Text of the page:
Defeating the Purpose

Alisha - Invisible FI don’t know how many of you think about your PURPOSE. I try not to – it depresses me. In fact, the thought of it depressed me for 3 years so now I avoid it. One of our fabulous FCK bloggers, Alisha Nurse from The Invisible F, has been thinking “a lot of things about it.”

Your Life is Worth More than you Know

As always I am thinking about purpose. A lot of things about it.

I don’t know if the same is true for anyone else who has walked in my shoes, but every time I have seriously considered suicide or acted towards it, I always wondered what the world would be like without me. I say world, but I mean what would it be like for the people in my world to not have me anymore.

I always felt my existence had been meaningless.

And while I still struggle with this to a great degree, I’ve realised something imperative.

I’d always thought without me life would just go on. The people who love me would mourn but eventually life would carry on as it does. I don’t think I’ve made any significant contributions to the world to not be forgotten. Not yet anyway.

Years ago, I visited my home country from which I’d migrated. When it was time to leave, I was surprised at how my little sister wept. She went to school inconsolable. I left and later found that she had cried herself so sick, the school telephoned to ask for a relative to pick her up. I was moved to tears and overwhelmed. This was an important moment for me.

The power of love

When my half-sister was born I was indifferent to her due to no fault of her own. That’s actually putting it mildly. She had been welcomed into the world with loving arms, whereas I’d been told I was an unwanted child. As I grappled with trying to survive a childhood riddled with fear and numerous problems, I showed my sister little love and expected none in return.

But my God, she loved me. And she loved me so much that I couldn’t understand. She loved me even when I didn’t love her back.

I didn’t deserve it. But such is the power of love, it turned my cold heart inside-out, and shook me up. I couldn’t not love her back, my little sweet potato muffin.

Now she loves me and I love her.

When I almost went to my death my sister didn’t know. When she found out again she wept again. And I understood how I had hurt her. I know that had I been successful, it would have hurt many loved ones. But I felt that if I did pass on it would have impacted on my sister’s life in some great way. I am actually convinced it would have altered her life. People close to my sister have before told me of how she dotes on me and is influenced by me. I didn’t know.

I say all of that to say no matter how insignificant we think we are and our existences may be, to someone we are so special, that a world without us would break them.

We struggle, yes we do. But if ever we venture down to the path of death we must know it’s not only our lives we take. We are likely taking someone else’s.

Be encouraged.

If you feel suicidal, please know that you are not alone and you do not have to walk that road alone. Reach out. There are some numbers below that you can ring to get help.

Need help?

In Australia, call 13 11 14 Lifeline Australia
In the USA, call 1 800 SUICIDE or 1 800 273 TALK
In the UK, call 0800 068 4141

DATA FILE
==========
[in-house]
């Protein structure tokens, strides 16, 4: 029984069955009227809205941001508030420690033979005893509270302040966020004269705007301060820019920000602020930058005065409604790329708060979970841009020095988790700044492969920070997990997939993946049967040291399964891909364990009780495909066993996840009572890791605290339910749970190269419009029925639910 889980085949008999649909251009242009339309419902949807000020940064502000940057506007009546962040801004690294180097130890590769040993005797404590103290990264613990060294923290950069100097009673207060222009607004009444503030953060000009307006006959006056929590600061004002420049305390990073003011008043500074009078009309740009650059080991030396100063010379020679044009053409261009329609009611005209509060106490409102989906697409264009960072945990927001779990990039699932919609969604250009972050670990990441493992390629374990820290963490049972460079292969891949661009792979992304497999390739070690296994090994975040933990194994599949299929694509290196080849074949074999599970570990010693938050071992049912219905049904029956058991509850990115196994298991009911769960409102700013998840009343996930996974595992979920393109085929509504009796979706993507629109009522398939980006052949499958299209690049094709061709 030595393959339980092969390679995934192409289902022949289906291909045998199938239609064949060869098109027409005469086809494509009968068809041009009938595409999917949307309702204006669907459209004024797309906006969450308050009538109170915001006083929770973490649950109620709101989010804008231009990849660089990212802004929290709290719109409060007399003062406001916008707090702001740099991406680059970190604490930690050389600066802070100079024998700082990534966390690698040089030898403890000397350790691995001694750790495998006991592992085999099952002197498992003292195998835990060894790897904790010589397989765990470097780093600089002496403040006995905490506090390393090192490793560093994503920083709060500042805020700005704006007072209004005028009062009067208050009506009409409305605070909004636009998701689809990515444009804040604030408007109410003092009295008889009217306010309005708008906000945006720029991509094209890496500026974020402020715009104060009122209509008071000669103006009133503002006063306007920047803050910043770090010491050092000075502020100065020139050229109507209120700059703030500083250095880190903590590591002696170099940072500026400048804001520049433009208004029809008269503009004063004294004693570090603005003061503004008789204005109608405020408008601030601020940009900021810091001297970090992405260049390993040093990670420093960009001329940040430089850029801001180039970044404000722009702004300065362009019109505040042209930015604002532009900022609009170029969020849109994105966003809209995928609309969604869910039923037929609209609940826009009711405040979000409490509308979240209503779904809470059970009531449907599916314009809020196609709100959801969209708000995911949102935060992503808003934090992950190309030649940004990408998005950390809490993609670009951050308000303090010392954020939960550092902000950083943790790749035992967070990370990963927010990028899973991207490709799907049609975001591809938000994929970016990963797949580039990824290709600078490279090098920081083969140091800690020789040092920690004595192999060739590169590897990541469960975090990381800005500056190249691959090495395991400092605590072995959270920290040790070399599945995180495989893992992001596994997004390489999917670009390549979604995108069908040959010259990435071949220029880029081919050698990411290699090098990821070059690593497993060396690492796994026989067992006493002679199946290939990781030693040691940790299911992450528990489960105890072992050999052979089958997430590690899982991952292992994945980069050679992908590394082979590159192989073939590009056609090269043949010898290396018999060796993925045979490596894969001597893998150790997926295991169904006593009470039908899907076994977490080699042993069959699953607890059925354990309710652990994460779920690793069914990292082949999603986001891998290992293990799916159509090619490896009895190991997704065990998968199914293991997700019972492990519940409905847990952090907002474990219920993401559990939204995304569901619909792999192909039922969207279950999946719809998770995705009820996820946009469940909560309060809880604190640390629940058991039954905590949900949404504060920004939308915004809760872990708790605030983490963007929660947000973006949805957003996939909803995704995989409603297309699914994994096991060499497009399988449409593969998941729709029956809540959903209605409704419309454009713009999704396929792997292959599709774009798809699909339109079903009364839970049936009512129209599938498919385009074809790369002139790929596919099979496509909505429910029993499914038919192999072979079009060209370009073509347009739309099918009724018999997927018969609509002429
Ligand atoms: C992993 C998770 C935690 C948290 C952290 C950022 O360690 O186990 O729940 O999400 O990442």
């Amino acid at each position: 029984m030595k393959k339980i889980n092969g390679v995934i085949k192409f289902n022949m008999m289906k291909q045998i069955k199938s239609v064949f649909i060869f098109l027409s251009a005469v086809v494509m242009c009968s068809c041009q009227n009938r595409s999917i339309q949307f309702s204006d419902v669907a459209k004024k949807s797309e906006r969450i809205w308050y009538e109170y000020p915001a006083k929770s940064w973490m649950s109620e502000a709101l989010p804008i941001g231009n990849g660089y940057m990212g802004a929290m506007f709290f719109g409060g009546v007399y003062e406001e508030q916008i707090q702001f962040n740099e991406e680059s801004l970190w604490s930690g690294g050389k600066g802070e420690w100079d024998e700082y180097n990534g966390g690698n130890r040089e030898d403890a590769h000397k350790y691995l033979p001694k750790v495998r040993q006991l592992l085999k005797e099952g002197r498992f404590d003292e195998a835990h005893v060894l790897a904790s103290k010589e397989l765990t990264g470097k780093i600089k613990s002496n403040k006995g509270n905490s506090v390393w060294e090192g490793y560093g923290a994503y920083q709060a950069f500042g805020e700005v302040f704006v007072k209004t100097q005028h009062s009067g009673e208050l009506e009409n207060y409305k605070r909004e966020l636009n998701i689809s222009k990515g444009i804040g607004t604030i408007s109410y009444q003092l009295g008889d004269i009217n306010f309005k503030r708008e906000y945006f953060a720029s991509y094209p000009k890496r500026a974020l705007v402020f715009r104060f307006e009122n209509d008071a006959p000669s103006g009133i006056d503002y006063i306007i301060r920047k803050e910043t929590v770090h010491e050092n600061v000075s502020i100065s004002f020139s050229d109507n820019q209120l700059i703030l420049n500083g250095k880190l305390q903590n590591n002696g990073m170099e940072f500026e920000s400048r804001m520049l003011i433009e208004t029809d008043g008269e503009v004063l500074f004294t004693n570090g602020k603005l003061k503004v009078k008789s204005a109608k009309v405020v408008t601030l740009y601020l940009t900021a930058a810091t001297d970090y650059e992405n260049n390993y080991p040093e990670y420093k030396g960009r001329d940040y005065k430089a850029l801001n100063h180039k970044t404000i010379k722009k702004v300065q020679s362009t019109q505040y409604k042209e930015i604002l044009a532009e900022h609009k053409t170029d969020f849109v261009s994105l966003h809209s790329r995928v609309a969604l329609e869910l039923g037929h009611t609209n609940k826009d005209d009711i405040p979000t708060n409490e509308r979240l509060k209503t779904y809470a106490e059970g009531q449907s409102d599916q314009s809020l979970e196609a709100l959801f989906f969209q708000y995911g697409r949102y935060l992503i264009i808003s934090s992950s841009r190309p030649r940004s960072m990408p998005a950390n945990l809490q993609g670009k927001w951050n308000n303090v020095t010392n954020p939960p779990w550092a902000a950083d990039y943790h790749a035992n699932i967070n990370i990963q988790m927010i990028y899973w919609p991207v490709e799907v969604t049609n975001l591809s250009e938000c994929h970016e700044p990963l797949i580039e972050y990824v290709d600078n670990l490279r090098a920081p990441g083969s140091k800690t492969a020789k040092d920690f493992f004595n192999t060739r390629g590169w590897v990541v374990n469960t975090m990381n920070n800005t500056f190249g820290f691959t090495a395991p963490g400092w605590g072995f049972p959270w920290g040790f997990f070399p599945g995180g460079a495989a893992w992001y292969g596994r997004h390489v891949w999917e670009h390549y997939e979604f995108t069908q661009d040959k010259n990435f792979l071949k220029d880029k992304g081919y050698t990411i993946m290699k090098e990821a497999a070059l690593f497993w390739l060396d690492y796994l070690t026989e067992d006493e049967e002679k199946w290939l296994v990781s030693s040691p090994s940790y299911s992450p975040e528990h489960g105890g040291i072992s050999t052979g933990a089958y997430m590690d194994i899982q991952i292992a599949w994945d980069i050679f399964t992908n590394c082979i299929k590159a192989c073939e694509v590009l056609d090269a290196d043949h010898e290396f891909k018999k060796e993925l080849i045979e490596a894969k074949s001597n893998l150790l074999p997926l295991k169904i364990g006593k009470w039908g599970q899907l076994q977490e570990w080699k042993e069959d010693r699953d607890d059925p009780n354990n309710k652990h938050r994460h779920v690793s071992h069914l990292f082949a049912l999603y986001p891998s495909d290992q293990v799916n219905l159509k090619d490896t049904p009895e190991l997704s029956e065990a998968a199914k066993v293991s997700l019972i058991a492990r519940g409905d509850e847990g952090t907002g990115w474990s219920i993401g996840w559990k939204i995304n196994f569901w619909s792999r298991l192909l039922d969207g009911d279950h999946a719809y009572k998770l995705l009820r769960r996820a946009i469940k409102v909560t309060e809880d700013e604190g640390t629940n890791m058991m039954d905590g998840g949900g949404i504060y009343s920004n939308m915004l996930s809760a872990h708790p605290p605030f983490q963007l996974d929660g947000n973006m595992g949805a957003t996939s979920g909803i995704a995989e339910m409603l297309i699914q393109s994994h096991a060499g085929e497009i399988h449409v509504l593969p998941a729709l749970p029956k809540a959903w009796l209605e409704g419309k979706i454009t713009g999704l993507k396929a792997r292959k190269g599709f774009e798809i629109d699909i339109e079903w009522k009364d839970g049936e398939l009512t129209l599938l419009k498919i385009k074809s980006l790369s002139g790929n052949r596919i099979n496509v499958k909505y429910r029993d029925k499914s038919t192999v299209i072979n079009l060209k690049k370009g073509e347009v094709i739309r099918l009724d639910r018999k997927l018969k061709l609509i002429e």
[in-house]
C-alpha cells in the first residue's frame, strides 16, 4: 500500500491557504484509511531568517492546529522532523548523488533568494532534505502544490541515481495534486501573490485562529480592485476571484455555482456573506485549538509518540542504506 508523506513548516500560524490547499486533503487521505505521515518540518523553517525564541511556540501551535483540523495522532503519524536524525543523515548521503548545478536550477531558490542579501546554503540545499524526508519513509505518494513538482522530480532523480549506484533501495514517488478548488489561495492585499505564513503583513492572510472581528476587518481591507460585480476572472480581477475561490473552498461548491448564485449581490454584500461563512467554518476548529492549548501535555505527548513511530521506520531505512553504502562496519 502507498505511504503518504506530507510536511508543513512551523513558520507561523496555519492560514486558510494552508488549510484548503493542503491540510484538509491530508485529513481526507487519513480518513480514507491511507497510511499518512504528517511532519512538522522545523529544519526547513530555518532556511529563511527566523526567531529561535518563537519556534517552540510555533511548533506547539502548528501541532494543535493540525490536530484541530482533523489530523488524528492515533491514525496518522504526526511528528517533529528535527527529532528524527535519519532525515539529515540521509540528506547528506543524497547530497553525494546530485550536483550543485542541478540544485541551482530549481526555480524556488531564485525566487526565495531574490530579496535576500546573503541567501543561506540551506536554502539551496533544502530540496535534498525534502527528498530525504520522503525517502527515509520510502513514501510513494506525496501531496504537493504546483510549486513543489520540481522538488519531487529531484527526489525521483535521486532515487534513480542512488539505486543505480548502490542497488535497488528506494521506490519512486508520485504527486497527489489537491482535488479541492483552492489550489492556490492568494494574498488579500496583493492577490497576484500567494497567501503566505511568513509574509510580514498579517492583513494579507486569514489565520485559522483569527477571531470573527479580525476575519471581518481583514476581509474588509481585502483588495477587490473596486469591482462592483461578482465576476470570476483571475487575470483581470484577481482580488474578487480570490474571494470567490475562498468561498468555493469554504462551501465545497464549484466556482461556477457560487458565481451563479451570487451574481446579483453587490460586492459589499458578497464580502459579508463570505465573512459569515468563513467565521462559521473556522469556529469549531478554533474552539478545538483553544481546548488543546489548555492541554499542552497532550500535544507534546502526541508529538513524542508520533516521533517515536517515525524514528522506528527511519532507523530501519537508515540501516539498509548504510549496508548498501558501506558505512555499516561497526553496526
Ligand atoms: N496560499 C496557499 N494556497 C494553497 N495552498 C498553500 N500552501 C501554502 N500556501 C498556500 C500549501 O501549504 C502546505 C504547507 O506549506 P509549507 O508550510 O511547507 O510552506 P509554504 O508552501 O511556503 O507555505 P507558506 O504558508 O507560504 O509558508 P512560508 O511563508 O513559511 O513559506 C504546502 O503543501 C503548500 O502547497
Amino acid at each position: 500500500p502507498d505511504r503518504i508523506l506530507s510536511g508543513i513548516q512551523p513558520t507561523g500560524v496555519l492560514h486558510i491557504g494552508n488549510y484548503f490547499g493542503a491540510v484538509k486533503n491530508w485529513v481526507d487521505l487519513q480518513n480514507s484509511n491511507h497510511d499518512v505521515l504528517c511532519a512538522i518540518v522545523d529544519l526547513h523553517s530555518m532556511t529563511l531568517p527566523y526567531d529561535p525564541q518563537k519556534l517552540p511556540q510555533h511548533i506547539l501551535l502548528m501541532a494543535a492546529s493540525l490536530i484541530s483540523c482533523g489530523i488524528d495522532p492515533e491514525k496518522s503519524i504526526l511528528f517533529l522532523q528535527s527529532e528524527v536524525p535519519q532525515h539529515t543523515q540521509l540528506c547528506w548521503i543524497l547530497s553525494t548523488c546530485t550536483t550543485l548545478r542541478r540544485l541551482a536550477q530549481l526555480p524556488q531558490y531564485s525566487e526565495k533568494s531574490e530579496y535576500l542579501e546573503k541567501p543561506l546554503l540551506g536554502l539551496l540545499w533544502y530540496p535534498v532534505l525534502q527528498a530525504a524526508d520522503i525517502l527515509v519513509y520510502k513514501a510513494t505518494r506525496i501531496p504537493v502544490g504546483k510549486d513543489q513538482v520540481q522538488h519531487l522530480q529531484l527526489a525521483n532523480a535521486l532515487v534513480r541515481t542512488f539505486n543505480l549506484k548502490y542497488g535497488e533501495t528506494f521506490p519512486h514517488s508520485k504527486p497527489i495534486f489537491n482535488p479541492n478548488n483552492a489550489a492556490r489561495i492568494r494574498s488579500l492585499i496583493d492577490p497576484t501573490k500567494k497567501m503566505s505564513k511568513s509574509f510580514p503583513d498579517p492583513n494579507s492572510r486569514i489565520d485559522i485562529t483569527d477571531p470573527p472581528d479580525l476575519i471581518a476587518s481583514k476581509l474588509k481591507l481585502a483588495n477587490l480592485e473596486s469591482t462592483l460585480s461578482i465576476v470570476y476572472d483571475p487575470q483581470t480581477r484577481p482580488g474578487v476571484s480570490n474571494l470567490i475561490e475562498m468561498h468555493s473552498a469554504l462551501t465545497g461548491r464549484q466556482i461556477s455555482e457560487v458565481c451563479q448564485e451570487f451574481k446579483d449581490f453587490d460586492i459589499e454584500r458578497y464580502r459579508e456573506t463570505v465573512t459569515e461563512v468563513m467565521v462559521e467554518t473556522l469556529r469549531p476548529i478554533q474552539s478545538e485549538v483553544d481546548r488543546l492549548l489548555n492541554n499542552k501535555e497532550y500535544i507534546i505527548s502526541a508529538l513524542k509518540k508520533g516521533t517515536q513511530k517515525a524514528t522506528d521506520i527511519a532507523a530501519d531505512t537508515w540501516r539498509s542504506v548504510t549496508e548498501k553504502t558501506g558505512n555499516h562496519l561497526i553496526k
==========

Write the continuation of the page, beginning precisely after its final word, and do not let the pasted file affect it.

In New Zealand, call 0800 543 354

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  1. not sure I’d have the strength to blog about it. Though everything said was accurate.It is the one thing that keeps me here 🙂 YANA

    • Yes, Alisha is exceptionally brave – as are many of the bloggers who choose to share their private lives with all of us.

      (As an aside: it would be nice if people remembered that before making personal attacks when these bloggers have opinions that differ from their own)

  2. This isn’t a demon that has to be faced – incurable pain takes rational decision making. Prof Leonard Jason’s search of death certs of the Chronic Fatigue sufferers who suicided found none had been diag with depression. Being depressed about a hopeless situation isn’t clinical major depression.

    Me, I was getting fck’d over in the navy & had my exit all planned. Then thought, what if I lived like a ‘dead man walking’? As though nothing was of consequence, and the liberation this brought was a life-changer. Not only was heightened awareness of every moment noticeable, but the misery of not fulfilling my purpose was replaced by a realisation that I was yet to discover my purpose.

  3. Alisha, expressed the truth even while rejecting it. She was unreservedly loved, to her surprise, by her little half sister, whom it seems Alisha may even have been jealous of.
    fnmyalgia, your feedback about looking at life as insignificant is enlightening, and touching.
    It’s difficult to think if I wasn’t here would it really matter. I’ve done it sometimes, especially in my early teens. I vowed that I wouldn’t think that way as I was indulging in a stupid, or moreso, emotional game.

    If just one person loves us it’s sustaining, fulfills some purpose. Just helping my elderly neighbours put out their washing doesn’t seem like much, and I suffer with pain afterwards, but the feeling of interacting when you’ve spent years not doing so is great. The search always goes on I feel for a purpose, but a realisation and comfort that we matter, even if it’s patting a cat you don’t know on the street, is our birthright. The Universe knows we are here, and we are hurting, and in my case any purpose matters however small.

    Thankyou for the opportunity to post my thoughts, as scrambled as they may be.

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